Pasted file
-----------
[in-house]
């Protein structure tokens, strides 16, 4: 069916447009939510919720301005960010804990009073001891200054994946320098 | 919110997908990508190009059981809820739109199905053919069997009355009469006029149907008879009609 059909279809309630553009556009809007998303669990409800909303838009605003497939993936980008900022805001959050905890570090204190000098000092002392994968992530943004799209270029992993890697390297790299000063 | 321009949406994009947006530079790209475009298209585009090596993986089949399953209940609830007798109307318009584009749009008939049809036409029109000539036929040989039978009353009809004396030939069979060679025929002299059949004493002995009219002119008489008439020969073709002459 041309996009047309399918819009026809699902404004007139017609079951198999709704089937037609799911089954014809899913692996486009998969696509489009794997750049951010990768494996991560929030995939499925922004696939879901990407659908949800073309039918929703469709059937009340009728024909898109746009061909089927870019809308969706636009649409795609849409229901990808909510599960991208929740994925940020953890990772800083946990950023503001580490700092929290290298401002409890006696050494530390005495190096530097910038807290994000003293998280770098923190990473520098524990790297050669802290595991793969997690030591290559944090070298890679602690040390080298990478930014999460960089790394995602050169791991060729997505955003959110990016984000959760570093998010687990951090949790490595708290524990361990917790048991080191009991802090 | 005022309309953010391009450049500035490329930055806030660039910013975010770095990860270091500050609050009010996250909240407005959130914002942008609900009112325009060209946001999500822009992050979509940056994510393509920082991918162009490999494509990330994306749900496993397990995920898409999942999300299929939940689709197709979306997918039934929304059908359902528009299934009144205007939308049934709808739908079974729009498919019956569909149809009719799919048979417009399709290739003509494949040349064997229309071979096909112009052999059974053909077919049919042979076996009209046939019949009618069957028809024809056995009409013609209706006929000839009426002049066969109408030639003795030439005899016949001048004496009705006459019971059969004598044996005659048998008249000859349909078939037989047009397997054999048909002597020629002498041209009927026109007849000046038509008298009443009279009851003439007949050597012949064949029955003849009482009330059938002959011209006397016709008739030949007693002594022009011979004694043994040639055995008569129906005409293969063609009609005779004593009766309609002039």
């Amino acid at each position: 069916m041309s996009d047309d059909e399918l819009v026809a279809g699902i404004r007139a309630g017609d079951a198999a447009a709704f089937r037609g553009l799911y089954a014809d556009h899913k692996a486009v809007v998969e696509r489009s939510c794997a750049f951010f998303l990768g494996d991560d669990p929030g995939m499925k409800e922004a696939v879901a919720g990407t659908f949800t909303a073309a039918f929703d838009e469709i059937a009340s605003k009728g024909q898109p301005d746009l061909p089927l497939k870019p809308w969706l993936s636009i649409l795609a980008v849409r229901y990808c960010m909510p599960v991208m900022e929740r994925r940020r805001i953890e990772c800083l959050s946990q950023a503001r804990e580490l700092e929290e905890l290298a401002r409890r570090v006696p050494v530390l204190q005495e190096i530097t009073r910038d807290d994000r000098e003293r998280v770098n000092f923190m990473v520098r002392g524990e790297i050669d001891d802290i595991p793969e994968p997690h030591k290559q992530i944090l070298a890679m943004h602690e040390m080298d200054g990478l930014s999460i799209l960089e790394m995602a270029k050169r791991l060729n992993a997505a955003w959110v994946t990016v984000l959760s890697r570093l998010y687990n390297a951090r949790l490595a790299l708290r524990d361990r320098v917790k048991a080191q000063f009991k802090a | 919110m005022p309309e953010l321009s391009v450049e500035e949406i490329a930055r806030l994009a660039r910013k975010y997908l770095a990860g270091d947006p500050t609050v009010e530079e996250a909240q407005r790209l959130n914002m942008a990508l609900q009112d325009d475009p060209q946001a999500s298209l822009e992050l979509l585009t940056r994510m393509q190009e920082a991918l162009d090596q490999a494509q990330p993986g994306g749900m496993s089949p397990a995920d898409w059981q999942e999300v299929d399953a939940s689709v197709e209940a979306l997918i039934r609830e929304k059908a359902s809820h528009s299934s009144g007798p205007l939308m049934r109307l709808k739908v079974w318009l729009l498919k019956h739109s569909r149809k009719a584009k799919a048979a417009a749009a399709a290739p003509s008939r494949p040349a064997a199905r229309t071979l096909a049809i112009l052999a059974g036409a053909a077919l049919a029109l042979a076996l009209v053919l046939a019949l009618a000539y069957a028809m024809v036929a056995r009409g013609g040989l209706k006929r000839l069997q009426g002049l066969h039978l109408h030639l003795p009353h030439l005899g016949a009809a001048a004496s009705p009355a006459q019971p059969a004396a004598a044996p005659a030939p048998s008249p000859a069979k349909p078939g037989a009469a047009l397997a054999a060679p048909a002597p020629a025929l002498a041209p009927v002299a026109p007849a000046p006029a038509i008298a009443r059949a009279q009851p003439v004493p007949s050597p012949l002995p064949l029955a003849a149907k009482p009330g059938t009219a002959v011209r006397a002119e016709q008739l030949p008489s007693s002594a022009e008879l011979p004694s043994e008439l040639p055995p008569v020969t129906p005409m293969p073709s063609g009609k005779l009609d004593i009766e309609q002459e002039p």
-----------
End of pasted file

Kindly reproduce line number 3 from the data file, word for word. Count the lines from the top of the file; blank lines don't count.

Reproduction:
């Amino acid at each position: 069916m041309s996009d047309d059909e399918l819009v026809a279809g699902i404004r007139a309630g017609d079951a198999a447009a709704f089937r037609g553009l799911y089954a014809d556009h899913k692996a486009v809007v998969e696509r489009s939510c794997a750049f951010f998303l990768g494996d991560d669990p929030g995939m499925k409800e922004a696939v879901a919720g990407t659908f949800t909303a073309a039918f929703d838009e469709i059937a009340s605003k009728g024909q898109p301005d746009l061909p089927l497939k870019p809308w969706l993936s636009i649409l795609a980008v849409r229901y990808c960010m909510p599960v991208m900022e929740r994925r940020r805001i953890e990772c800083l959050s946990q950023a503001r804990e580490l700092e929290e905890l290298a401002r409890r570090v006696p050494v530390l204190q005495e190096i530097t009073r910038d807290d994000r000098e003293r998280v770098n000092f923190m990473v520098r002392g524990e790297i050669d001891d802290i595991p793969e994968p997690h030591k290559q992530i944090l070298a890679m943004h602690e040390m080298d200054g990478l930014s999460i799209l960089e790394m995602a270029k050169r791991l060729n992993a997505a955003w959110v994946t990016v984000l959760s890697r570093l998010y687990n390297a951090r949790l490595a790299l708290r524990d361990r320098v917790k048991a080191q000063f009991k802090a | 919110m005022p309309e953010l321009s391009v450049e500035e949406i490329a930055r806030l994009a660039r910013k975010y997908l770095a990860g270091d947006p500050t609050v009010e530079e996250a909240q407005r790209l959130n914002m942008a990508l609900q009112d325009d475009p060209q946001a999500s298209l822009e992050l979509l585009t940056r994510m393509q190009e920082a991918l162009d090596q490999a494509q990330p993986g994306g749900m496993s089949p397990a995920d898409w059981q999942e999300v299929d399953a939940s689709v197709e209940a979306l997918i039934r609830e929304k059908a359902s809820h528009s299934s009144g007798p205007l939308m049934r109307l709808k739908v079974w318009l729009l498919k019956h739109s569909r149809k009719a584009k799919a048979a417009a749009a399709a290739p003509s008939r494949p040349a064997a199905r229309t071979l096909a049809i112009l052999a059974g036409a053909a077919l049919a029109l042979a076996l009209v053919l046939a019949l009618a000539y069957a028809m024809v036929a056995r009409g013609g040989l209706k006929r000839l069997q009426g002049l066969h039978l109408h030639l003795p009353h030439l005899g016949a009809a001048a004496s009705p009355a006459q019971p059969a004396a004598a044996p005659a030939p048998s008249p000859a069979k349909p078939g037989a009469a047009l397997a054999a060679p048909a002597p020629a025929l002498a041209p009927v002299a026109p007849a000046p006029a038509i008298a009443r059949a009279q009851p003439v004493p007949s050597p012949l002995p064949l029955a003849a149907k009482p009330g059938t009219a002959v011209r006397a002119e016709q008739l030949p008489s007693s002594a022009e008879l011979p004694s043994e008439l040639p055995p008569v020969t129906p005409m293969p073709s063609g009609k005779l009609d004593i009766e309609q002459e002039p």